New York — Sprint Nextel outlined new product and distribution plans here at an investor conference, where it targeted an October launch of its first dual-mode iDEN/CDMA phone and the second-half debut of a Wi-Fi/cellular phone that provides VoIP service through a home Wi-Fi network.
The integrated Wi-Fi/cellular voice service will be available in seven undisclosed markets this year as part of a joint venture announced last year between the carrier and four of the largest cable operators: Advance/Newhouse, Comcast, Cox and Time-Warner Cable. The phone will handoff calls from the cellular network to a Wi-Fi-enabled broadband cable modem. The service will focus initially on integrated voice services, including integrated home/cellular voice mail and call routing, said COO Len Lauer, but in 2007, the service will expand to include entertainment and contents, including the ability to remotely program a cable company’s DVR from the cellular handset, watch cable-TV programs on the handset, and integrate e-mail boxes and data services offered by the cable companies and Sprint Nextel.
The dual-mode phone will use Nextel’s iDEN-network push-to-talk (PTT) technology, but traditional voice and data services will be delivered over Sprint’s CDMA 1x and CDMA 1x EV-DO network. Sprint Nextel’s Boost prepaid-service division will offer a dual-mode phone in 2007.
In the wake of the August 2005 merger of Sprint and Nextel, the combined company also outlined plans to reduce its store count by 170 stores to 1,530 by the end of the second quarter and to expand the distribution of Nextel iDEN-network phones this year into more national retail accounts following RadioShack’s addition of iDEN phones four months ago. The national accounts, which already sell Sprint’s CDMA-network phones, would be able to take advantage of a new activation system to be available mid-year to activate phones on either network, said consumer solutions president Tim Kelly. The rollout of iDEN phones to national accounts was always in the carrier’s post-merger plans, Kelly said.
The stores targeted to close were chosen based on productivity and proximity to other Sprint and Nextel stores
The carrier also outlined plans to bolster support for the small wireless retailers who formed the backbone of Nextel distribution, in part by emphasizing the Nextel brand more in ads, offering a new co-op advertising program, and stepping up other incentives. Traffic at those stores dropped after the carrier launched its post-merger ad campaign focused on the Sprint name, the company admitted.
On another distribution-related topic, COO Lauer said “acquisition costs need to get lower and that “acquisition costs are lower on the direct distribution side.”
On products and service topics, executives said Sprint Nextel will:
* Expand its high-speed EV-DO footprint to cover 187 million people, up from a year-end 2005 level of almost 150 million.
* Commercially roll out a higher speed EV-DO Rev. A network in the first quarter of 2007, with all of its markets offering Rev. A by the end of 2007. In the first quarter of 2008, the company will launch high-performance push-to-talk service on its Rev. A network and, via a gateway, enable iDEN-network and CDMA-network subscribers to talk to each other via PTT.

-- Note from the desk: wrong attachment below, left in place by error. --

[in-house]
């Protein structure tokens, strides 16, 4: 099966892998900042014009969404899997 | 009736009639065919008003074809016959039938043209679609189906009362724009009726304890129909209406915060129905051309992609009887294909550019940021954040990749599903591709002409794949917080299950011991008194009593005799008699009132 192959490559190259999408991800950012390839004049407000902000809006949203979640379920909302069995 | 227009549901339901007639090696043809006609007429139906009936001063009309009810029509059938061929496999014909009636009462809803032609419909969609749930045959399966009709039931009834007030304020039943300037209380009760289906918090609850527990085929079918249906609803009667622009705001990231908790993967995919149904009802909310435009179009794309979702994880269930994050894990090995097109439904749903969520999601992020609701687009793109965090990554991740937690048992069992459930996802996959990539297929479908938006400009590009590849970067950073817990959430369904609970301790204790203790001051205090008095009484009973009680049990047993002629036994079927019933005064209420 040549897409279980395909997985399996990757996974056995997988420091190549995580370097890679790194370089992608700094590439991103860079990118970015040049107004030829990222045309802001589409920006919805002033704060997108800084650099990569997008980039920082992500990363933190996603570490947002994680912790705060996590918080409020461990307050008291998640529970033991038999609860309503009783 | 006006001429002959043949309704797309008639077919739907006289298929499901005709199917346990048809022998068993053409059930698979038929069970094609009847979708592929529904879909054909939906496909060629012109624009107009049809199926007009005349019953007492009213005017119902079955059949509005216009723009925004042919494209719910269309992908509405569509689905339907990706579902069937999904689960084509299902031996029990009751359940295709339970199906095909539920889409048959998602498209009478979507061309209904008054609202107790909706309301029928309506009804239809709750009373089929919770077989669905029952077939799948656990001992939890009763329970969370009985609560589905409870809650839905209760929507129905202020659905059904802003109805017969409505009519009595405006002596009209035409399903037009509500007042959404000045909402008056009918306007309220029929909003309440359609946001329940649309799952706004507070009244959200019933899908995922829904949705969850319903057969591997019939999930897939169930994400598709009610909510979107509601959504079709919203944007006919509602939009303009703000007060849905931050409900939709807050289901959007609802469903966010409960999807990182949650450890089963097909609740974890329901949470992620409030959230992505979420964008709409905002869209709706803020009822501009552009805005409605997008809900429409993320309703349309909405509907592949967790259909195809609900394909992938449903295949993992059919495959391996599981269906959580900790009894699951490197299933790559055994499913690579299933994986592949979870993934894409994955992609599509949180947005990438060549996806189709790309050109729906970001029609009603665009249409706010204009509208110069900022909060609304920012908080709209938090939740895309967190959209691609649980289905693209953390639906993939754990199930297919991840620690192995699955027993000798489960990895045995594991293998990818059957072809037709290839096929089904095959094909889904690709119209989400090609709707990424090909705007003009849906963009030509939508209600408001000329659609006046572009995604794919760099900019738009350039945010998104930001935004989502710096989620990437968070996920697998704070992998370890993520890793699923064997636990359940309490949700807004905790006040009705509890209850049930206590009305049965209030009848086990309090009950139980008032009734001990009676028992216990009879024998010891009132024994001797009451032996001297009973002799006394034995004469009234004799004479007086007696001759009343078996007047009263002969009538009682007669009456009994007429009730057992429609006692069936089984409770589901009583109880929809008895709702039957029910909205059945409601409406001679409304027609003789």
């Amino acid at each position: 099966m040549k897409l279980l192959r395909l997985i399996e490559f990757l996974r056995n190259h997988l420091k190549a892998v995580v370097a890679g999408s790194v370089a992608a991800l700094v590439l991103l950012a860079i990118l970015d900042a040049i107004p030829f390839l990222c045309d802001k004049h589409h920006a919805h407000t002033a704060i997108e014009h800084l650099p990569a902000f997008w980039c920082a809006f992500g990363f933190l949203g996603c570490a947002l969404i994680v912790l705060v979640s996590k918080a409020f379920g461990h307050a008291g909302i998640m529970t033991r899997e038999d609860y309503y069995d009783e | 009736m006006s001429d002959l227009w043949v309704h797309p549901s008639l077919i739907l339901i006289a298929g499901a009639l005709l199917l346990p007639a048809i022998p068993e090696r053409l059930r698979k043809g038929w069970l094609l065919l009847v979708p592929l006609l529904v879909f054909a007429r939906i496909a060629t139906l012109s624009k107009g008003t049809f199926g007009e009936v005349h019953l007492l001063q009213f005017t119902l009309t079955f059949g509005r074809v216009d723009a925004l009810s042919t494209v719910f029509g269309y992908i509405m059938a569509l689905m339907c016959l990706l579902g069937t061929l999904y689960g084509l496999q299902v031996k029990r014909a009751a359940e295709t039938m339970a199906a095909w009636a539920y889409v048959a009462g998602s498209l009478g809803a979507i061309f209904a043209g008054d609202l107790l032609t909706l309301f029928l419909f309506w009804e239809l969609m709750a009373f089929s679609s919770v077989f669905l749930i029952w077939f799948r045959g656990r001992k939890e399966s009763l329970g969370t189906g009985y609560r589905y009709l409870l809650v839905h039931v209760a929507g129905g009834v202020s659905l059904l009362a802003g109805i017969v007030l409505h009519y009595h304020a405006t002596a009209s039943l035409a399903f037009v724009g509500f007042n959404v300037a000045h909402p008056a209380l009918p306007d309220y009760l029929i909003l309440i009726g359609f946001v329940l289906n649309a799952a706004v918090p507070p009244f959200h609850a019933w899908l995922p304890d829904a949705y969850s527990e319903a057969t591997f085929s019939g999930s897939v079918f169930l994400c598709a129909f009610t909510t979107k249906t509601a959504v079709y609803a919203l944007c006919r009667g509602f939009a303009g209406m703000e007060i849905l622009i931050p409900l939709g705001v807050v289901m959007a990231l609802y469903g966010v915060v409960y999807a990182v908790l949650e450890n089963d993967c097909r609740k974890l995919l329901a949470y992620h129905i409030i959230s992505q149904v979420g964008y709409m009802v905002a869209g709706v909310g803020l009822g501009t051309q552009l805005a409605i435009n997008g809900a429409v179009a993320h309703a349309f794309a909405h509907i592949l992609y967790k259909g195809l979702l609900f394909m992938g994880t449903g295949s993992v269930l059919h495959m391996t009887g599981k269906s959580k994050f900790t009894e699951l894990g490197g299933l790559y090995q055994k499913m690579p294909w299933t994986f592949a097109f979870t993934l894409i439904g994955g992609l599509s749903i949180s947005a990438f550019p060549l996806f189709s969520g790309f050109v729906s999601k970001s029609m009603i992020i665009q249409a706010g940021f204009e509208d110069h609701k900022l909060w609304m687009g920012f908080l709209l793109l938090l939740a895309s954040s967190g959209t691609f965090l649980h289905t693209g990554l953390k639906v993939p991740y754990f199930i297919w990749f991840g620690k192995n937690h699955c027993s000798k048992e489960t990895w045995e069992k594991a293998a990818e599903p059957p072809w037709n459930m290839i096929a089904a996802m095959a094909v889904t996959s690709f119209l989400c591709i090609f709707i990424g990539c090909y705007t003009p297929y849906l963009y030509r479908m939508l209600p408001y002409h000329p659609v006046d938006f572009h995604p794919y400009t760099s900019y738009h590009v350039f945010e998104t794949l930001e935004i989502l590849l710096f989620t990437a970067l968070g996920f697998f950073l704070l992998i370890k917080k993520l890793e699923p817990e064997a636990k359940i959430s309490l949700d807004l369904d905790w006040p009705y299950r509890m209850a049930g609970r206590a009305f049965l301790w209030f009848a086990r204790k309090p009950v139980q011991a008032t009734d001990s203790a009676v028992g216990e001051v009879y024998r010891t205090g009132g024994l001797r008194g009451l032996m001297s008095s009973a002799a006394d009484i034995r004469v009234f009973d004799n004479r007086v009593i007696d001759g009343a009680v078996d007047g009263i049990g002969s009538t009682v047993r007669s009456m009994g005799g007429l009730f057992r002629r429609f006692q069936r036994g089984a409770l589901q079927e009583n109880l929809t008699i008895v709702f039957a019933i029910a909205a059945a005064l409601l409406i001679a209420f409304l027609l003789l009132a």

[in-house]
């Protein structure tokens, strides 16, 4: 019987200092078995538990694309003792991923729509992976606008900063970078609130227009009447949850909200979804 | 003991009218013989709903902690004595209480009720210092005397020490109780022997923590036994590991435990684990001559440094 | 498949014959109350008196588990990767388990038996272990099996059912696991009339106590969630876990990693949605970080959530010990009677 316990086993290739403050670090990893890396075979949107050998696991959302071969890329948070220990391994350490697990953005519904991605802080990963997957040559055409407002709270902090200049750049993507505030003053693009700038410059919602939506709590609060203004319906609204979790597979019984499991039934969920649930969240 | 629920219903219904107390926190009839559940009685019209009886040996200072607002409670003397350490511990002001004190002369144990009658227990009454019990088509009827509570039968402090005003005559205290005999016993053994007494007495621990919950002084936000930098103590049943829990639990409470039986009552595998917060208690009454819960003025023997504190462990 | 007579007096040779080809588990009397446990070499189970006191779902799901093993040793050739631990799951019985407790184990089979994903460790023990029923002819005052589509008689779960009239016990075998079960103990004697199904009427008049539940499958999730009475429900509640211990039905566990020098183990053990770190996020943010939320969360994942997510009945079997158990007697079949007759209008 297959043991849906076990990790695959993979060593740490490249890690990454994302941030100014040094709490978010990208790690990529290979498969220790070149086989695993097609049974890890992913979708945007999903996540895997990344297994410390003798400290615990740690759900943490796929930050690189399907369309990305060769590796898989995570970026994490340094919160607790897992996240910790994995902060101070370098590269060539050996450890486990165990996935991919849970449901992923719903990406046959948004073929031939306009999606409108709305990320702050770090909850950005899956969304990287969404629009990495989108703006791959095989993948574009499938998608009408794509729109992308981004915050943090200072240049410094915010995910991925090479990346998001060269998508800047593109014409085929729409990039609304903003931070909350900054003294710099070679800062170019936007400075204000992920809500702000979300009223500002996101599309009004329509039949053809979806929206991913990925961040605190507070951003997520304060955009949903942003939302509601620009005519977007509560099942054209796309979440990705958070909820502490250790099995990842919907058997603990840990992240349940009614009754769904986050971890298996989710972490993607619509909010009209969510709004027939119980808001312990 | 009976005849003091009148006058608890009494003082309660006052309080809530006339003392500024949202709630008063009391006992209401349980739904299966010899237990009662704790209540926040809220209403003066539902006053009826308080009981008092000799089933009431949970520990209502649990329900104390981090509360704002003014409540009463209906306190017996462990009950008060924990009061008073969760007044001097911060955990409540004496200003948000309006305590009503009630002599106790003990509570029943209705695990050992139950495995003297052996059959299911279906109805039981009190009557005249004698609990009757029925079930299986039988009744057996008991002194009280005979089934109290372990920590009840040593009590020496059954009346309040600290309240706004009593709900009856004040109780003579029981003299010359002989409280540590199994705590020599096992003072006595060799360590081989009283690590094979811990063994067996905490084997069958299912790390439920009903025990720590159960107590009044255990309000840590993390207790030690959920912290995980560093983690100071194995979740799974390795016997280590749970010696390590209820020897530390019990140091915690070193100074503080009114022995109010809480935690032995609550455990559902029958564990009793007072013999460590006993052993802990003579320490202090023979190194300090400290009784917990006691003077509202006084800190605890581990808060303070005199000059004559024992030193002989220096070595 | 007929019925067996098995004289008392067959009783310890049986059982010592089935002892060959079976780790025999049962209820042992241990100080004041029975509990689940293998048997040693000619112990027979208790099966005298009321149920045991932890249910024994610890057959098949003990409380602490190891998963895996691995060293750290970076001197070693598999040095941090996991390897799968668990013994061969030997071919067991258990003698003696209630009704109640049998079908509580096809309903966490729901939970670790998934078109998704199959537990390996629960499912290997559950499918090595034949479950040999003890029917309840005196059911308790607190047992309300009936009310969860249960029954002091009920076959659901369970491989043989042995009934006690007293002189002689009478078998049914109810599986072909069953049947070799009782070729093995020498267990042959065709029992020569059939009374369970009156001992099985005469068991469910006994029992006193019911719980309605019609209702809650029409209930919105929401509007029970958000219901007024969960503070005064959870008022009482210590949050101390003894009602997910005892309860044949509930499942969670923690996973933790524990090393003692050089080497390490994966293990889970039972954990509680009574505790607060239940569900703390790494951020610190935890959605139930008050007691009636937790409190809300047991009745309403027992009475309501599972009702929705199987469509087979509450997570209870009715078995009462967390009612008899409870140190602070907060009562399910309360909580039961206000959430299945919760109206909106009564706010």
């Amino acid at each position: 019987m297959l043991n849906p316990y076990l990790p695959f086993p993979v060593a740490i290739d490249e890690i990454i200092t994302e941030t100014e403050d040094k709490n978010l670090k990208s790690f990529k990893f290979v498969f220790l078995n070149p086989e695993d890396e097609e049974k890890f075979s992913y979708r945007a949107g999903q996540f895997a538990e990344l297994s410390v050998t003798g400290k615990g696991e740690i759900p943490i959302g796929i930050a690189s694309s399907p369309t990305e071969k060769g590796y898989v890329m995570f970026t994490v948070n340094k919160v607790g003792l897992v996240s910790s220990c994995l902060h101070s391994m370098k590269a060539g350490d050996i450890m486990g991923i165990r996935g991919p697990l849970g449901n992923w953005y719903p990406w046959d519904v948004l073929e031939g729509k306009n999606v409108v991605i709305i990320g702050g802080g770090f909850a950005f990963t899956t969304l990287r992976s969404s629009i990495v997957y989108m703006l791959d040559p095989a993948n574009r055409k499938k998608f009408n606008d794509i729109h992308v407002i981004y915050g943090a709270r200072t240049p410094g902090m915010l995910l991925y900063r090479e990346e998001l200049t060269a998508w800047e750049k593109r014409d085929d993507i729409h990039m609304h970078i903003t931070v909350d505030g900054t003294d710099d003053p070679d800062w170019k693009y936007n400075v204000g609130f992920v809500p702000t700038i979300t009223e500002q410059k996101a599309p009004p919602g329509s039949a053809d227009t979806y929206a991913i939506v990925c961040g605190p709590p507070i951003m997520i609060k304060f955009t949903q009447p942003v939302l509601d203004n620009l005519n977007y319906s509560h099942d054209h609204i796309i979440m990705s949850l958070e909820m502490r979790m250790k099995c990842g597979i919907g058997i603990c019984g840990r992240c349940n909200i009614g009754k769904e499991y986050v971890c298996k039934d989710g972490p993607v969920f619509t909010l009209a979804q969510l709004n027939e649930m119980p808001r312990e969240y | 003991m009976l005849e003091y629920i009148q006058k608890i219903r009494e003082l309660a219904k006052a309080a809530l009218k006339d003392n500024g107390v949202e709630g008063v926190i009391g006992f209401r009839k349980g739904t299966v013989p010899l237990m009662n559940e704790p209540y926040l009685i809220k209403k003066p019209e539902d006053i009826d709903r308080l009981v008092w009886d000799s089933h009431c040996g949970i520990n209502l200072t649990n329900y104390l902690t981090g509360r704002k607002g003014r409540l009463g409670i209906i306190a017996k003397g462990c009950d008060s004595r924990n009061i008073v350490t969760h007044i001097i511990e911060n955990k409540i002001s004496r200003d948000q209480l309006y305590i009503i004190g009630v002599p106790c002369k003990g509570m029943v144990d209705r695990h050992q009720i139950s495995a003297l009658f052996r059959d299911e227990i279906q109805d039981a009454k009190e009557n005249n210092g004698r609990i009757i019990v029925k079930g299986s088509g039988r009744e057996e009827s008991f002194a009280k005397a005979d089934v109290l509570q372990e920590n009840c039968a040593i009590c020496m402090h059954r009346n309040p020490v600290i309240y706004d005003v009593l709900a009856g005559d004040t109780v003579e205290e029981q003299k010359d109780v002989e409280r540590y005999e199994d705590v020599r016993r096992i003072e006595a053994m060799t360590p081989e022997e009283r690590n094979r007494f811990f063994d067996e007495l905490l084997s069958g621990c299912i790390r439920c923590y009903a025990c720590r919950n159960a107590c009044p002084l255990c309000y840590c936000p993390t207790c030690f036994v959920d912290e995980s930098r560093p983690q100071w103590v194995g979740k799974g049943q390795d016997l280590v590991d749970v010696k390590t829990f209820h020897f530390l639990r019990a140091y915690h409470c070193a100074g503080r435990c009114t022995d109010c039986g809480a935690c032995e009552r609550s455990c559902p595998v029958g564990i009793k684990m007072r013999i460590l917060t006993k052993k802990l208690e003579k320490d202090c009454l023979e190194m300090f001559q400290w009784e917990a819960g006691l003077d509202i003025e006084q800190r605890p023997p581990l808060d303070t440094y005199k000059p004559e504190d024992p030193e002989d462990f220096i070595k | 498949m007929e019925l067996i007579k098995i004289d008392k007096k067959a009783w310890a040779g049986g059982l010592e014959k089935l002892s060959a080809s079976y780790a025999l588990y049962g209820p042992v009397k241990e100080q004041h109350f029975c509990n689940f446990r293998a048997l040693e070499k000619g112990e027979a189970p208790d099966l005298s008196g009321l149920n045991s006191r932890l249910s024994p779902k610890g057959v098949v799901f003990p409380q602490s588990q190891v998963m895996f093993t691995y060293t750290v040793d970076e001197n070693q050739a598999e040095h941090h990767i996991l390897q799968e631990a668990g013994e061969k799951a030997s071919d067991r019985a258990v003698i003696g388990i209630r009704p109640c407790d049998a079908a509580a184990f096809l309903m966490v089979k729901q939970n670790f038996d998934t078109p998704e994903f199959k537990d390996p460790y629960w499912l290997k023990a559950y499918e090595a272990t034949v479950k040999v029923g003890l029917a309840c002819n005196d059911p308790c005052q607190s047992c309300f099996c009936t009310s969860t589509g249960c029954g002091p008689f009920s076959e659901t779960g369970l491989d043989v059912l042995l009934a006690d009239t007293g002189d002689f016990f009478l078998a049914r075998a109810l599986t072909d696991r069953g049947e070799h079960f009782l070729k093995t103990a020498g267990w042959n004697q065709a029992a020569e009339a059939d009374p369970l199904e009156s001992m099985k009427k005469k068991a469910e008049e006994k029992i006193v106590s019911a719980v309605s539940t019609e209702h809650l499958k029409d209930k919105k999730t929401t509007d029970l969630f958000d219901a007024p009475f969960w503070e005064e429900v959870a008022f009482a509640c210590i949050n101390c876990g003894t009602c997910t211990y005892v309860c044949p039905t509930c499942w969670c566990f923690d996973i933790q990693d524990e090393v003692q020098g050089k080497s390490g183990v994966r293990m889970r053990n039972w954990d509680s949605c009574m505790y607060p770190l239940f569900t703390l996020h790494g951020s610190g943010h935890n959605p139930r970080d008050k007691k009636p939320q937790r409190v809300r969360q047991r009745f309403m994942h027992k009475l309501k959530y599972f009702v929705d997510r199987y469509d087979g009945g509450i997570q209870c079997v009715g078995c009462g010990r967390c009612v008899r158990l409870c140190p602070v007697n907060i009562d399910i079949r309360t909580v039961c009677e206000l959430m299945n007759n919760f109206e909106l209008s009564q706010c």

Rev. A enables VoIP over a cellular network, accelerates data download speeds to a theoretical 3.1Mbps from 2.4Mbps, and accelerates upload speeds from 135kbps to 1.8Mbps.
Sprint will make a second-quarter decision on which of several technologies to use to launch IP-based 4G service over its 98MHz of spectrum in the 2.5GHz band. Sprint 4G networks will be deployed where needed, and calls and data sessions will be handed off from Sprint’s 4G network to its 3G EV-DO network. The company will launch 4G service in 2009 in limited markets to meet FCC requirements.
Service over Sprint’s 4G spectrum can be offered “at fairly reasonable retail prices,” Lauer noted. CTO Barry West explained the low costs in large part to the sheer amount of spectrum owned by Sprint, lowering the cost to deploy the technology at any given cell site. He also said IP-based equipment will be less expensive to buy because it’s based on a widely used standard and because base stations from multiple suppliers will interoperate, spurring greater price competition.
Sprint said it will become the first carrier to conduct a trial this summer of Qualcomm’s MediaFLO technology, which broadcasts multiple channels of live TV to cellphones and other handheld devices over non-cellular frequencies. Sprint, however, already offers TV-over-cellular service and believes the Media FLO and competing DVB-H technology are “not essential to have now,” said Oliver Valente, product development senior VP.
The company will also launch a national ad campaign this year to promote its network improvements, having placed prints ads with the same message in 12 local markets.
It is developing a Sprint-branded prepaid program, most likely a hybrid prepaid/postpaid program. It is designed to complement its Boost-branded prepaid service and the prepaid service offered by MVNO Virgin Mobile, which it owns in conjunction with Virgin.
And the carrier will enhance iDEN-network coverage by increasing the number of iDEN cell sites by 20 percent over the next three years, about half of them going online in 2006. The company will support iDEN technology through 2010 and beyond, chief network officer Kathy Walker said.